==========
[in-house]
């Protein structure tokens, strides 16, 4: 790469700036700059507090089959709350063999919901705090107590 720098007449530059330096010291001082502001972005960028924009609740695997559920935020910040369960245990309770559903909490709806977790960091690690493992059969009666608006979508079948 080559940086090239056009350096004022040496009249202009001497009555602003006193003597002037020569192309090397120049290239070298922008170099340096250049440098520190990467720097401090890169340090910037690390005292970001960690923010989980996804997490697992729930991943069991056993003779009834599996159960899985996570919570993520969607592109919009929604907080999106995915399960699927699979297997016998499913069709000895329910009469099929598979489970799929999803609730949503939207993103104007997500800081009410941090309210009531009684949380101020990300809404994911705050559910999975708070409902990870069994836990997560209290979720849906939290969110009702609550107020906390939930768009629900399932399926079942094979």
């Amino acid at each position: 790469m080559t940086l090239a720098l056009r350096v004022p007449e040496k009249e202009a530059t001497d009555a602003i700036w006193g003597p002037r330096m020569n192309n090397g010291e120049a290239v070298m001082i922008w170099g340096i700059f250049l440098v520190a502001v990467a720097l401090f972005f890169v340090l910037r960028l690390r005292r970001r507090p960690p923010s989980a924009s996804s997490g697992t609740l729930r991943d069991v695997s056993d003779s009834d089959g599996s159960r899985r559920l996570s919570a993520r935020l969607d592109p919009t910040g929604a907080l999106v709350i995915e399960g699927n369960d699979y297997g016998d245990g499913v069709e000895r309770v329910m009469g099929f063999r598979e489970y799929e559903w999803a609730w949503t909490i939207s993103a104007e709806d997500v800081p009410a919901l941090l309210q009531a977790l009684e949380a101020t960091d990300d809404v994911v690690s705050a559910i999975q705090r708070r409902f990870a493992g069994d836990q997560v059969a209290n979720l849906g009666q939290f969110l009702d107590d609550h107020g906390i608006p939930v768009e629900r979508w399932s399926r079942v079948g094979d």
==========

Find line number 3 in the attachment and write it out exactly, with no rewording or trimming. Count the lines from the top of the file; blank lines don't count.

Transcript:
């Amino acid at each position: 790469m080559t940086l090239a720098l056009r350096v004022p007449e040496k009249e202009a530059t001497d009555a602003i700036w006193g003597p002037r330096m020569n192309n090397g010291e120049a290239v070298m001082i922008w170099g340096i700059f250049l440098v520190a502001v990467a720097l401090f972005f890169v340090l910037r960028l690390r005292r970001r507090p960690p923010s989980a924009s996804s997490g697992t609740l729930r991943d069991v695997s056993d003779s009834d089959g599996s159960r899985r559920l996570s919570a993520r935020l969607d592109p919009t910040g929604a907080l999106v709350i995915e399960g699927n369960d699979y297997g016998d245990g499913v069709e000895r309770v329910m009469g099929f063999r598979e489970y799929e559903w999803a609730w949503t909490i939207s993103a104007e709806d997500v800081p009410a919901l941090l309210q009531a977790l009684e949380a101020t960091d990300d809404v994911v690690s705050a559910i999975q705090r708070r409902f990870a493992g069994d836990q997560v059969a209290n979720l849906g009666q939290f969110l009702d107590d609550h107020g906390i608006p939930v768009e629900r979508w399932s399926r079942v079948g094979d």